Zoey

Mixed Breed

  • Photo of Zoey, a Mountain Cur, Labrador Retriever, American Pit Bull Terrier, and Chow Chow mix in Indianapolis, Indiana, USA Photo of Zoey, a Mountain Cur, Labrador Retriever, American Pit Bull Terrier, and Chow Chow mix in Indianapolis, Indiana, USA

“Rescued off the Nextdoor app when no one would claim her & was about to be sent to Animal Control & put down... Next day learned she had Parvo & was in the hospital for 7 days. Vet say she is a miracle dog b/c medically she shouldn't have survived. She is now vaccinated, spayed, chipped, has a sister & brother, a loving home and living her BEST life on the lake. ❤️🐾”

Current Location
Indianapolis, Indiana, USA
From
Indianapolis, Indiana, USA

This dog has been viewed 475 times and been given 0 wags

Genetic Breed Result

Learn how it’s done

Mixed Breed

37.5% Mountain Cur
19.3% Labrador Retriever
15.2% American Pit Bull Terrier
12.5% Chow Chow
8.0% Golden Retriever
7.5% German Shepherd Dog
Mountain Cur Mountain Cur
Mountain Curs are an American breed of treeing hound. Developed in the South—particularly Kentucky, Virginia, and Tennessee—Mountain Curs are an all-American breed that has been prized for years as excellent hunting companions and loyal pets.
Learn More
Labrador Retriever Labrador Retriever
The Labrador Retriever was bred for hunting and excelled in retrieving game after it was shot down. Known for its gentle disposition and loyalty, the Labrador Retriever has become a favorite of families and breeders alike.
Learn More
American Pit Bull Terrier American Pit Bull Terrier
The American Pit Bull Terrier originated in the British Isles and descends from the Mastiff-type dogs introduced to England in antiquity. The breed was brought over to the United States by English immigrants in the 1800s, and quickly became one of the most popular and widespread breeds there.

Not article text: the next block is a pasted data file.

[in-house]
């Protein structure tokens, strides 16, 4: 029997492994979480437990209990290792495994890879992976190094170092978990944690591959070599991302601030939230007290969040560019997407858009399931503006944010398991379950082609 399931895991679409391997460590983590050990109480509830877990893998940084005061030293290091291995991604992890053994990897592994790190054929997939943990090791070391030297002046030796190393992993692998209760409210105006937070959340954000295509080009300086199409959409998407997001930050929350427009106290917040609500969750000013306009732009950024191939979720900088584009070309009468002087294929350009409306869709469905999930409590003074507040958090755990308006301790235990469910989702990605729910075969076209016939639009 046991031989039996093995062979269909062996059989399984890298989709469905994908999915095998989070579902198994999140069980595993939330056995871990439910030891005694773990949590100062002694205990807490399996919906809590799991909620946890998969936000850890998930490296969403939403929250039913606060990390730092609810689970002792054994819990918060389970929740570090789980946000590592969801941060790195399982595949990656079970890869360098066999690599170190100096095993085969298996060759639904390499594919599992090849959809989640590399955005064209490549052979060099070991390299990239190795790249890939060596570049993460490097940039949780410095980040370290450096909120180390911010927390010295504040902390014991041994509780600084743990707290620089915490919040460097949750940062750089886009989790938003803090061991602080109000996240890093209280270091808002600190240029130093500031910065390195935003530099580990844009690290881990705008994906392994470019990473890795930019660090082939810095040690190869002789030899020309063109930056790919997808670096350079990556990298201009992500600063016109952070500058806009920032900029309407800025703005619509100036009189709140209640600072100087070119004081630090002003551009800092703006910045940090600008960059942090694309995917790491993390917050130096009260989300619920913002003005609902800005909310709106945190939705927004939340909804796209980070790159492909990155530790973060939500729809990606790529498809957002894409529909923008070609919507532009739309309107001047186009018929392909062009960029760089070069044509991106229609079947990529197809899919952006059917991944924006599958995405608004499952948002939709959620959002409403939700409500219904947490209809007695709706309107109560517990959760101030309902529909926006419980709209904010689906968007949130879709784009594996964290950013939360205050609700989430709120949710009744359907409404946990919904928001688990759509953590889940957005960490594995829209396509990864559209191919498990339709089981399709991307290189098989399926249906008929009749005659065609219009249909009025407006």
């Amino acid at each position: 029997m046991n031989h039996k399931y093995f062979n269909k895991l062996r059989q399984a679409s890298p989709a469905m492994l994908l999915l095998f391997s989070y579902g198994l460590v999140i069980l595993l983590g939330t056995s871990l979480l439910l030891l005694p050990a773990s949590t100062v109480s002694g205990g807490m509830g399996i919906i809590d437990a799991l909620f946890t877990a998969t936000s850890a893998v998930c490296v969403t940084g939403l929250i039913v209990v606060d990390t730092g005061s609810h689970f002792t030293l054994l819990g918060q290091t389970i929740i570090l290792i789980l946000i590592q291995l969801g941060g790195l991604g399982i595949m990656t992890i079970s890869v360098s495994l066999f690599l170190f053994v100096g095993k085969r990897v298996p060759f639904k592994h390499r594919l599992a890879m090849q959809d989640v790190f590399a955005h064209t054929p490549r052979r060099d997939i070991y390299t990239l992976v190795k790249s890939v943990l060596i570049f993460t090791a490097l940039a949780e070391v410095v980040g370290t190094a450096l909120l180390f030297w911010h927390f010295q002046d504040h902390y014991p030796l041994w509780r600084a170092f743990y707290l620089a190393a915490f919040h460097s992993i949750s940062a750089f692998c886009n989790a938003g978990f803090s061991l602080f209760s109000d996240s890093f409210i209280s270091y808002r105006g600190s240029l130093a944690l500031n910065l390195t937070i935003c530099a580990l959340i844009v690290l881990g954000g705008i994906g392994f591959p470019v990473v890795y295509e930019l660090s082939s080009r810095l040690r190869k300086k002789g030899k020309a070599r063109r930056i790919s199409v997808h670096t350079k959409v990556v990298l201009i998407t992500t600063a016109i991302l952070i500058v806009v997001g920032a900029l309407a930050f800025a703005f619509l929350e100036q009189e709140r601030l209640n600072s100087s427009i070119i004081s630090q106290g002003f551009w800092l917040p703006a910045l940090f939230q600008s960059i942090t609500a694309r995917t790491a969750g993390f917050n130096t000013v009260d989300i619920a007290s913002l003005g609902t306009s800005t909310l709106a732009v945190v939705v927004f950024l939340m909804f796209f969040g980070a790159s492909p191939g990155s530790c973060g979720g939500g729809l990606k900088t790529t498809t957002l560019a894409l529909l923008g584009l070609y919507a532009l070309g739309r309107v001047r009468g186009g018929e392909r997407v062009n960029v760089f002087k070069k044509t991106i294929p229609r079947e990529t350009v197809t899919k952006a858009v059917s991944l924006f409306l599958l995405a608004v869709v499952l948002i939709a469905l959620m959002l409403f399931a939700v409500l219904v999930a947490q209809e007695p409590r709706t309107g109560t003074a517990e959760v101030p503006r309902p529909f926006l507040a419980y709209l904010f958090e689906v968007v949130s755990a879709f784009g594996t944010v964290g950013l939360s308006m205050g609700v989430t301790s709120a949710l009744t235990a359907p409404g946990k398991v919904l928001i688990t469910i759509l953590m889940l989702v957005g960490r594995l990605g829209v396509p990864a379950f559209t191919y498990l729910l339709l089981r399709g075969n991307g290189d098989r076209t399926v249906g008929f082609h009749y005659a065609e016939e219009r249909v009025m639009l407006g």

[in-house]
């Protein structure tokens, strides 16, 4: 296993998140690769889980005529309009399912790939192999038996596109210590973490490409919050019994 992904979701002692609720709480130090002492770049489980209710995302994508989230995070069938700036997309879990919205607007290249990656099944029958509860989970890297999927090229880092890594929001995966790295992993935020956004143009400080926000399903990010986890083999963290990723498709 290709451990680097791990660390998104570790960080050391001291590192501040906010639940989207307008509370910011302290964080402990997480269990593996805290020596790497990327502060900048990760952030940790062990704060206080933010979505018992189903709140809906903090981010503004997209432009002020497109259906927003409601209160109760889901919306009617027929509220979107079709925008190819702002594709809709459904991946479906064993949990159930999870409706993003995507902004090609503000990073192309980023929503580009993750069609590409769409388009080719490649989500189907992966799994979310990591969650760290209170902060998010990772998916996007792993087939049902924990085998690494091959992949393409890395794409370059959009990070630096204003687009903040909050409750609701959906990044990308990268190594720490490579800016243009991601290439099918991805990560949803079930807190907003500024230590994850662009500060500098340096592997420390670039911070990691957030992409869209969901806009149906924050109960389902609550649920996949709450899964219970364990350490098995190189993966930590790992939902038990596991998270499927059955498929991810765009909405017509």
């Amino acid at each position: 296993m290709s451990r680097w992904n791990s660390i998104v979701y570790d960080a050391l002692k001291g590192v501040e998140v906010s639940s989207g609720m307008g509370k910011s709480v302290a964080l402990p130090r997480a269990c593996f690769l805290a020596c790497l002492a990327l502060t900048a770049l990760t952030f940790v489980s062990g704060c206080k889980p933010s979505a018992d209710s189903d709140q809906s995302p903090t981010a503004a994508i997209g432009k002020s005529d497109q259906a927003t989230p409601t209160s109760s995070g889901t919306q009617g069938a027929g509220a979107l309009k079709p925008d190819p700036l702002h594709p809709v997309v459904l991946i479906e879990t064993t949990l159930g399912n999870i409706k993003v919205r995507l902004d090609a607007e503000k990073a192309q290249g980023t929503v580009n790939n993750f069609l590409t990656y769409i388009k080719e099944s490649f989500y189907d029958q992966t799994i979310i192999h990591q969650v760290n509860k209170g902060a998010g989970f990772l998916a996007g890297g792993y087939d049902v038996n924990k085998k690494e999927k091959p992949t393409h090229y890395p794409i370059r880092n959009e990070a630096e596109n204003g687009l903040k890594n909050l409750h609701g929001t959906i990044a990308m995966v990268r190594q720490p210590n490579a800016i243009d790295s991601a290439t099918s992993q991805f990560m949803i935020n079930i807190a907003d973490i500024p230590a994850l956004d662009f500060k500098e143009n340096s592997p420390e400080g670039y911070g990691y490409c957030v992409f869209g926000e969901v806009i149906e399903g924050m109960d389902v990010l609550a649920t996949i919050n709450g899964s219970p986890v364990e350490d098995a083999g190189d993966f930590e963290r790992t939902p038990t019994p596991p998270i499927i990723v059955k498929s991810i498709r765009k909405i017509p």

Learn More
Chow Chow Chow Chow
This distinctive-looking dog breed has a proud, independent spirit that some describe as catlike. Often aloof and suspicious of strangers, the Chow Chow may not be a cuddle buddy, but for the right person, they are a fiercely loyal companion.
Learn More
Golden Retriever Golden Retriever
Developed as an ideal hunting retriever, the Golden Retriever's eagerness to please and friendliness has made them an extremely popular family pet.
Learn More
German Shepherd Dog German Shepherd Dog
German Shepherds are confident, courageous dogs with a keen sense of smell and notable intelligence. These are active working dogs who excel at many canine sports and tasks -- they are true utility dogs! Their versatility combined with their loyal companionship has them consistently listed as one of the most popular breeds in the United States.
Learn More
Start a conversation! Message this dog’s humans.

Genetic Stats


Wolfiness

0.6 % LOW Learn More

Breed Mix Matches

Explore other Embark dogs who have breed mixes that are similar to Zoey’s.
A Mix Match of 100 means they are the exact same breed mix!

DNA Breed Origins

What’s this?
Breed colors:
Mountain Cur
Labrador Retriever
American Pit Bull Terrier
Chow Chow
Golden Retriever
German Shepherd Dog